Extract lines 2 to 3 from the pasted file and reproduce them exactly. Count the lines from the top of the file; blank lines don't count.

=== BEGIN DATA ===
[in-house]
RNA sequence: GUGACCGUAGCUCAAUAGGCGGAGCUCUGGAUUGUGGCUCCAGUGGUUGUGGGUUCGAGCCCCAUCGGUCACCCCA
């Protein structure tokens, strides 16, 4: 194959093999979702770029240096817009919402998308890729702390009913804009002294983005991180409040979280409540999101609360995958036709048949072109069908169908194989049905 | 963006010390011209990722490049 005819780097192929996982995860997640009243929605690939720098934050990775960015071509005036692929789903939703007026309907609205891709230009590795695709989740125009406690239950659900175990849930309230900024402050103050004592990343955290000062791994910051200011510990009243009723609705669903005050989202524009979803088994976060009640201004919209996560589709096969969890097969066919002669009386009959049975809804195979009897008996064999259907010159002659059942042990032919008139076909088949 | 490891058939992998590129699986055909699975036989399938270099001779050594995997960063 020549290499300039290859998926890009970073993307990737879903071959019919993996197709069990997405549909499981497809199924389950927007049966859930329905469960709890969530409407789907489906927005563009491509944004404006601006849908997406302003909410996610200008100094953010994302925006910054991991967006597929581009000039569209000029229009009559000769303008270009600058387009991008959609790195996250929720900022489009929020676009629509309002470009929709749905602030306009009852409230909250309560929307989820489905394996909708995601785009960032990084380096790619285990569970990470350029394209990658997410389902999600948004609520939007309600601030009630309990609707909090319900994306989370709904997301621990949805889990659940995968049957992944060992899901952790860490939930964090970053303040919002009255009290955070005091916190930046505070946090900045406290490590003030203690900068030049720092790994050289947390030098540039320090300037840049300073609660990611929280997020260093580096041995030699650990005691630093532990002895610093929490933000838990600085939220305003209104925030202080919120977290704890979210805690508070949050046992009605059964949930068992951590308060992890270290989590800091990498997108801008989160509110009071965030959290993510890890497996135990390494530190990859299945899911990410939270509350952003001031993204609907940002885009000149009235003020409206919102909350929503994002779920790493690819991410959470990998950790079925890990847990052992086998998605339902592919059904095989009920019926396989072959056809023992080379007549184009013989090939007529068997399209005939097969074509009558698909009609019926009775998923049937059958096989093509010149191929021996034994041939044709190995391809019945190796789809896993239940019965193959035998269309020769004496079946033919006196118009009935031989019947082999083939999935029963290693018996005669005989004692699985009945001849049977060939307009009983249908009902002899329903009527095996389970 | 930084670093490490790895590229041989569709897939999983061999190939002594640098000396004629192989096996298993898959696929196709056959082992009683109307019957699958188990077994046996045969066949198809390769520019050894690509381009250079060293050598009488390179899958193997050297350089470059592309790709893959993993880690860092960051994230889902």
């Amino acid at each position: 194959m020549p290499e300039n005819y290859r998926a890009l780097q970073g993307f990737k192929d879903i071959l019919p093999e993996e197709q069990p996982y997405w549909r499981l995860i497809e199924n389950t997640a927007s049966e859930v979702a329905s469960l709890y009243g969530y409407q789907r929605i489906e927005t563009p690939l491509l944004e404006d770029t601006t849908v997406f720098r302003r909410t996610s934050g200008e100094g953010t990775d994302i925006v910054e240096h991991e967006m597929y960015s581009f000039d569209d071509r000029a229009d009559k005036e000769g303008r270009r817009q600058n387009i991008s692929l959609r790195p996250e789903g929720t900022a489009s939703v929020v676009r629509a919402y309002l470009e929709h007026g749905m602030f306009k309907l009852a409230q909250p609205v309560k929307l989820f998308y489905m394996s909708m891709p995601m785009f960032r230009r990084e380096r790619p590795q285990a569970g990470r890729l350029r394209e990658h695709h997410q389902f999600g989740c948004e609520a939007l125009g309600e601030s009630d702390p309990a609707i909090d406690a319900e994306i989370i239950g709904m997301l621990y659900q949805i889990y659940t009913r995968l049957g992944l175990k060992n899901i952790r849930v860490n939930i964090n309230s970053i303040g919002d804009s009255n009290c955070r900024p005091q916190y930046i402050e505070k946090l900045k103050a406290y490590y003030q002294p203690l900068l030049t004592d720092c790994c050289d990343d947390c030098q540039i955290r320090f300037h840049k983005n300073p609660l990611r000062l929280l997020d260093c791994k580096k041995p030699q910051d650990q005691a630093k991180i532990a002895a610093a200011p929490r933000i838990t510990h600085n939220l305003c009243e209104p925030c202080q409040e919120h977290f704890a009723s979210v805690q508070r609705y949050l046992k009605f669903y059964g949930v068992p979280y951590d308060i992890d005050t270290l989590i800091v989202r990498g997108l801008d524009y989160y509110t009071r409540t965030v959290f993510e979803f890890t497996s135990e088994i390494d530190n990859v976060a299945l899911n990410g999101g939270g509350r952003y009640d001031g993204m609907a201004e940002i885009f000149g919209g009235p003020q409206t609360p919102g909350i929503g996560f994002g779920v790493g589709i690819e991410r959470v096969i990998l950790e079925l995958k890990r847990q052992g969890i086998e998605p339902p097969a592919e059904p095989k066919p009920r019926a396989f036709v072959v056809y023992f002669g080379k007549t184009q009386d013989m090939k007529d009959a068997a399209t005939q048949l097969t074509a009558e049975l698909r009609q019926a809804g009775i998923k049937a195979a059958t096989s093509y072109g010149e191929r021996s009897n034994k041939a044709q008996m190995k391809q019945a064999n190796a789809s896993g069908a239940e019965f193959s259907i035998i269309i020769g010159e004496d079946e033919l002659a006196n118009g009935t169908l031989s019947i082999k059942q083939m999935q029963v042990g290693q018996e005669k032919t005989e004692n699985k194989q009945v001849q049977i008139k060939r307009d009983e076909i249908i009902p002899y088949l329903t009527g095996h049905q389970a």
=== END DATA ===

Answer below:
RNA sequence: GUGACCGUAGCUCAAUAGGCGGAGCUCUGGAUUGUGGCUCCAGUGGUUGUGGGUUCGAGCCCCAUCGGUCACCCCA
């Protein structure tokens, strides 16, 4: 194959093999979702770029240096817009919402998308890729702390009913804009002294983005991180409040979280409540999101609360995958036709048949072109069908169908194989049905 | 963006010390011209990722490049 005819780097192929996982995860997640009243929605690939720098934050990775960015071509005036692929789903939703007026309907609205891709230009590795695709989740125009406690239950659900175990849930309230900024402050103050004592990343955290000062791994910051200011510990009243009723609705669903005050989202524009979803088994976060009640201004919209996560589709096969969890097969066919002669009386009959049975809804195979009897008996064999259907010159002659059942042990032919008139076909088949 | 490891058939992998590129699986055909699975036989399938270099001779050594995997960063 020549290499300039290859998926890009970073993307990737879903071959019919993996197709069990997405549909499981497809199924389950927007049966859930329905469960709890969530409407789907489906927005563009491509944004404006601006849908997406302003909410996610200008100094953010994302925006910054991991967006597929581009000039569209000029229009009559000769303008270009600058387009991008959609790195996250929720900022489009929020676009629509309002470009929709749905602030306009009852409230909250309560929307989820489905394996909708995601785009960032990084380096790619285990569970990470350029394209990658997410389902999600948004609520939007309600601030009630309990609707909090319900994306989370709904997301621990949805889990659940995968049957992944060992899901952790860490939930964090970053303040919002009255009290955070005091916190930046505070946090900045406290490590003030203690900068030049720092790994050289947390030098540039320090300037840049300073609660990611929280997020260093580096041995030699650990005691630093532990002895610093929490933000838990600085939220305003209104925030202080919120977290704890979210805690508070949050046992009605059964949930068992951590308060992890270290989590800091990498997108801008989160509110009071965030959290993510890890497996135990390494530190990859299945899911990410939270509350952003001031993204609907940002885009000149009235003020409206919102909350929503994002779920790493690819991410959470990998950790079925890990847990052992086998998605339902592919059904095989009920019926396989072959056809023992080379007549184009013989090939007529068997399209005939097969074509009558698909009609019926009775998923049937059958096989093509010149191929021996034994041939044709190995391809019945190796789809896993239940019965193959035998269309020769004496079946033919006196118009009935031989019947082999083939999935029963290693018996005669005989004692699985009945001849049977060939307009009983249908009902002899329903009527095996389970 | 930084670093490490790895590229041989569709897939999983061999190939002594640098000396004629192989096996298993898959696929196709056959082992009683109307019957699958188990077994046996045969066949198809390769520019050894690509381009250079060293050598009488390179899958193997050297350089470059592309790709893959993993880690860092960051994230889902």